Monounsaturated fat is a type of fat with the potential to lower the risk of heart disease and improve cholesterol levels. It differs from saturated fat on a chemical level, with one carbon molecule remaining unbonded. Monounsaturated fats are found in olive oil, nuts, avocados, nut butters and similar oils.
Monounsaturated fat also affects insulin levels and blood sugar control, helping people who suffer from type 2 diabetes. It is usually liquid at room temperature, further differentiating it from solid fats, such as saturated fat and trans fat.
Certain fats, such as monounsaturated fat, are classified as "good fats" because of their anti-inflammatory properties and their beneficial effects on cholesterol. Monounsaturated and polyunsaturated fats should make up the bulk of fat in a person's diet, replacing solid fats as much as possible. However, there are no strict guidelines to quantity of consumption of these fats. While the American Heart Association recommends limiting fat intake to 8 to 10 percent of calories per day, the traditional Greek diet can have at least 30 percent of its calories come from fat.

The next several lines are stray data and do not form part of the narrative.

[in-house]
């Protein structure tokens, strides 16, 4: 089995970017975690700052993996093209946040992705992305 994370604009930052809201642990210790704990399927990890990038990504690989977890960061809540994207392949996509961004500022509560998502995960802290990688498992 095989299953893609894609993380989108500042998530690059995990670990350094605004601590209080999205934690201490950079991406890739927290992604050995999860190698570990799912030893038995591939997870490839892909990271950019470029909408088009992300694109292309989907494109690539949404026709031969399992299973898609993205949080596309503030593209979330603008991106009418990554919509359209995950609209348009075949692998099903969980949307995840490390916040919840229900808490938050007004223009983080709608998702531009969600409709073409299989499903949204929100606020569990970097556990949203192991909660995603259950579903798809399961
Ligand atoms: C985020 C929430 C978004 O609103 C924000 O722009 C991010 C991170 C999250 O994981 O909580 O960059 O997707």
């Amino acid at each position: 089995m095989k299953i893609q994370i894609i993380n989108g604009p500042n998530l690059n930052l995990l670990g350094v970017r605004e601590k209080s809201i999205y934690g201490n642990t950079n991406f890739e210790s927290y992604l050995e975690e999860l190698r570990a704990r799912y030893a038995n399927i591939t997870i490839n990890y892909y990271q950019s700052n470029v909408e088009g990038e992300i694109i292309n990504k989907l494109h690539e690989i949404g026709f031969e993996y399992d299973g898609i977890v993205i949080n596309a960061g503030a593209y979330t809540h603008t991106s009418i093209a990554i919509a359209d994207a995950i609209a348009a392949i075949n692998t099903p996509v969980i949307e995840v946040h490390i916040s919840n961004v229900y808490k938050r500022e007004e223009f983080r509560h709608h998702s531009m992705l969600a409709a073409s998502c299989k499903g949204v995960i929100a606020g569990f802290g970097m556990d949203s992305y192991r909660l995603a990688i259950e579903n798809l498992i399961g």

The 1990s saw the rise of low-fat diets, but studies about the important health benefits of monounsaturated and polyunsaturated fats have revealed that good fats are crucial to maintaining good general health.